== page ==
Your findings will help to answer major questions about the management of urban forests, such as: Which species are growing faster than others? Which species are dying faster (certain pests target particular species, so information on their prevalence can aid in forest management)? How is the forest growing or changing?

Note: Field conditions and research needs can lead to changes in the itinerary and activities. We appreciate your cooperation and understanding.

Boston's Urban Forest

The impact of urban forests on biodiversity and the environment is significant - and is increasing rapidly around the world.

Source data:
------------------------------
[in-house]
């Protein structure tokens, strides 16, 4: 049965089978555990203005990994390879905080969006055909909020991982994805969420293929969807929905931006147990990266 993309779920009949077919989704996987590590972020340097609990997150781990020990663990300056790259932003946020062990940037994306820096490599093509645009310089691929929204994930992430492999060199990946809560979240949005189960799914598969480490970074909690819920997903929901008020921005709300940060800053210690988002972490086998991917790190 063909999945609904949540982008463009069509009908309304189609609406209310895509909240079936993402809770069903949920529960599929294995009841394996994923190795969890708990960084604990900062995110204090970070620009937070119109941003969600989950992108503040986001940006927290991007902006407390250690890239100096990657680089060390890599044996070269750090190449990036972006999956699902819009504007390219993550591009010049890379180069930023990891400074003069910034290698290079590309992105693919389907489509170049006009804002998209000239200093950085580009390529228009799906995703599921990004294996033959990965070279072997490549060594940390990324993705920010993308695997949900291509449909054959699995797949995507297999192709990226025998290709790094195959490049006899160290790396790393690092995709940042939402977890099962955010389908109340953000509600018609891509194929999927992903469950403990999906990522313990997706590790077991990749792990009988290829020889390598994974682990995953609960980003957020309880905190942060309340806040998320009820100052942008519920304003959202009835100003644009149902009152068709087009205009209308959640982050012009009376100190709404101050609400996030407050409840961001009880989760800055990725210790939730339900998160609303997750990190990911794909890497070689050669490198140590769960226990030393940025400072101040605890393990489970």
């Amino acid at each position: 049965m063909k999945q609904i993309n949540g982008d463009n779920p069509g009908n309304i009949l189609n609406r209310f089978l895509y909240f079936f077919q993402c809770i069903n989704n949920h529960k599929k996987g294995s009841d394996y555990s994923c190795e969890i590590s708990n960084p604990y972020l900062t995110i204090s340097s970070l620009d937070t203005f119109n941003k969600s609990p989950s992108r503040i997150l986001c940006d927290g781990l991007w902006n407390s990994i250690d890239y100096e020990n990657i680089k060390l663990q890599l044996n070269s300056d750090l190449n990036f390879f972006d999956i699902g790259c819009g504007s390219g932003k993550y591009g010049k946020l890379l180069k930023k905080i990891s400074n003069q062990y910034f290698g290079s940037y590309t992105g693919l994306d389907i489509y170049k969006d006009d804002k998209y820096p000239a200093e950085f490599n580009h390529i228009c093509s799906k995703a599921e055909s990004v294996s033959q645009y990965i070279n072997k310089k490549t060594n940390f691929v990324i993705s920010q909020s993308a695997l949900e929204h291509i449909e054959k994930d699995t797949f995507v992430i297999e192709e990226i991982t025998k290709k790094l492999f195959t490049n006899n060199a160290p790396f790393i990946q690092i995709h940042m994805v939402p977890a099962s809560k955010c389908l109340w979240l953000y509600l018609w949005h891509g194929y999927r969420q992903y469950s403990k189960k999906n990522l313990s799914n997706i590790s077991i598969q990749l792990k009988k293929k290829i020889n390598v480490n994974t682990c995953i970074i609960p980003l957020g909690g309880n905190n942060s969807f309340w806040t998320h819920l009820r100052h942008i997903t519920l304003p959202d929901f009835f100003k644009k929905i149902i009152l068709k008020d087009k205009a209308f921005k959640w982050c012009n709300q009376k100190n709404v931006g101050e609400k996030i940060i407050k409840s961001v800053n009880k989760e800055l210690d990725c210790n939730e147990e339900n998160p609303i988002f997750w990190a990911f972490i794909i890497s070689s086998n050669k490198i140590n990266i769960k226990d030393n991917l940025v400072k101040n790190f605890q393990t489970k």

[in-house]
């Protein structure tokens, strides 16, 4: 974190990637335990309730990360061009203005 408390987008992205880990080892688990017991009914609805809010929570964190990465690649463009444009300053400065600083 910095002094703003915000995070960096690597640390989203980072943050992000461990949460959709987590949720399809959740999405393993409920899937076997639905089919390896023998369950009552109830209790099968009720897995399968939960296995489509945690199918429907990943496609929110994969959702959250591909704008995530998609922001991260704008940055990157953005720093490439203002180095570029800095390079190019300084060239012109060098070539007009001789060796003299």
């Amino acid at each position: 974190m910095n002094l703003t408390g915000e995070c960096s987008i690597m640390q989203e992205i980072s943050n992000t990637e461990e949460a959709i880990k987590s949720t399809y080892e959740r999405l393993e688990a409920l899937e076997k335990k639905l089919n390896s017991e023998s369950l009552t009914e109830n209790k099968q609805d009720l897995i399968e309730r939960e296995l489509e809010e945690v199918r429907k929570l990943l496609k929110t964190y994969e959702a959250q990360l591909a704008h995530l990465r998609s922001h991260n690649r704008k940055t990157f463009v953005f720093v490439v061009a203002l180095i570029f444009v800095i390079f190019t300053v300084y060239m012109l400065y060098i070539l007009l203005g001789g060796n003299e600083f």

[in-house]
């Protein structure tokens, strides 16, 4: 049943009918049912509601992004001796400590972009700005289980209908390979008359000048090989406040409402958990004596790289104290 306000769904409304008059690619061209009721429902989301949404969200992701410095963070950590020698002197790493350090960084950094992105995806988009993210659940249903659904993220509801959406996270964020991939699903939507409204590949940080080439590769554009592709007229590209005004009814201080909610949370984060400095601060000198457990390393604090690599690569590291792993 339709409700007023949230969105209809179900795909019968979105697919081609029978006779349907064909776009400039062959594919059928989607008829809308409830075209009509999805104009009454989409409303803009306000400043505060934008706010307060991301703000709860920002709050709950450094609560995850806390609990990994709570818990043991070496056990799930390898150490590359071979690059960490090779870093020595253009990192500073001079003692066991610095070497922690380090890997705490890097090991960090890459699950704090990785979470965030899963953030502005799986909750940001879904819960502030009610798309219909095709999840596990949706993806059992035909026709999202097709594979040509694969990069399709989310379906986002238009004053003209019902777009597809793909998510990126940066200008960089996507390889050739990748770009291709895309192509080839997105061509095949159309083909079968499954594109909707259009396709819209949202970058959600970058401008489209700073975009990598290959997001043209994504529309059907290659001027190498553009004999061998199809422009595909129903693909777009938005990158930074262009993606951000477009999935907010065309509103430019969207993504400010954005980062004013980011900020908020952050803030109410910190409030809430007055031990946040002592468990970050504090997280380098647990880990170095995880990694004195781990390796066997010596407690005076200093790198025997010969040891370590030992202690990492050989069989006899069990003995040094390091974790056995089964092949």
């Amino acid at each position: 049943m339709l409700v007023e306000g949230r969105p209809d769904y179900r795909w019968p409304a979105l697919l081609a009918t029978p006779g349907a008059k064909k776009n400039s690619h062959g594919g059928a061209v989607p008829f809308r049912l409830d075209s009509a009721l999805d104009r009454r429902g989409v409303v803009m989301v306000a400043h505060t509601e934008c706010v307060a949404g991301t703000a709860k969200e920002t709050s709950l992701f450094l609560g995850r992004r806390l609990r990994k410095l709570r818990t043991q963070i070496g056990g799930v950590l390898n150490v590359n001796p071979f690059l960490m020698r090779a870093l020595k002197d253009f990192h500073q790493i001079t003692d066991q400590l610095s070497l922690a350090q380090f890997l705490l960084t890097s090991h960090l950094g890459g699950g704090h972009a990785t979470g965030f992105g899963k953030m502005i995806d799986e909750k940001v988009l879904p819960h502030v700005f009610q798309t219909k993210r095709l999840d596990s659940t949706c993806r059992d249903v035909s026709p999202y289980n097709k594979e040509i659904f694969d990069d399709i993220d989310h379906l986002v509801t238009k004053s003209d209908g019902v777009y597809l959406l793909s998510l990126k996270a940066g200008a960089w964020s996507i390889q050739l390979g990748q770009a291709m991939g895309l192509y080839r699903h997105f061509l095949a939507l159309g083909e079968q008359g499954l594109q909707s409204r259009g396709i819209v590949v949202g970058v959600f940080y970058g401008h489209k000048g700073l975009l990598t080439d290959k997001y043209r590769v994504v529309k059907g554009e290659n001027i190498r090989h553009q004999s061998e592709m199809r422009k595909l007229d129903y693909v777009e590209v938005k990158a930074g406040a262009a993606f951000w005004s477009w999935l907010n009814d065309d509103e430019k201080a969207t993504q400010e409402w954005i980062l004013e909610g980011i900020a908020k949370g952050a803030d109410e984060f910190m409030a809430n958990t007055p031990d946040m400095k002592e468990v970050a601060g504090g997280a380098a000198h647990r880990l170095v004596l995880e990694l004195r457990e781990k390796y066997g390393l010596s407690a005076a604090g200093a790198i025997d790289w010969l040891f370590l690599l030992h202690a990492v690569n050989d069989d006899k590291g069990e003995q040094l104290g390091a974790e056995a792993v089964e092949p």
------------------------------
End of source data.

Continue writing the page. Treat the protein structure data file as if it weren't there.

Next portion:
The Scientists

MEET THE LEAD SCIENTIST

Vanessa
Boukili
Research Director, Urban Forests, Earthwatch

ABOUT Vanessa Boukili

Dr. Vanessa Boukili works with Earthwatch to research the urban forest and to see what kinds of tree species grow best in different types of environmental conditions.

READ MORE +

MEET THE OTHER SCIENTISTS

Accommodations and Food

Accommodations and Food

  • Lunch provided
  • No accommodations required

You’ll be provided with a healthy sandwich lunch and snacks while in the field. Exploring Boston’s Urban Forest is a one-day expedition, so no accommodation is provided.

If you’re a visitor to the Boston area, you have a wide range of options available to you, ranging from cozy bed-and-breakfast accommodations to world-class hotels, and from sandwich shops to world-class restaurants. Your group may opt to dine together following the expedition.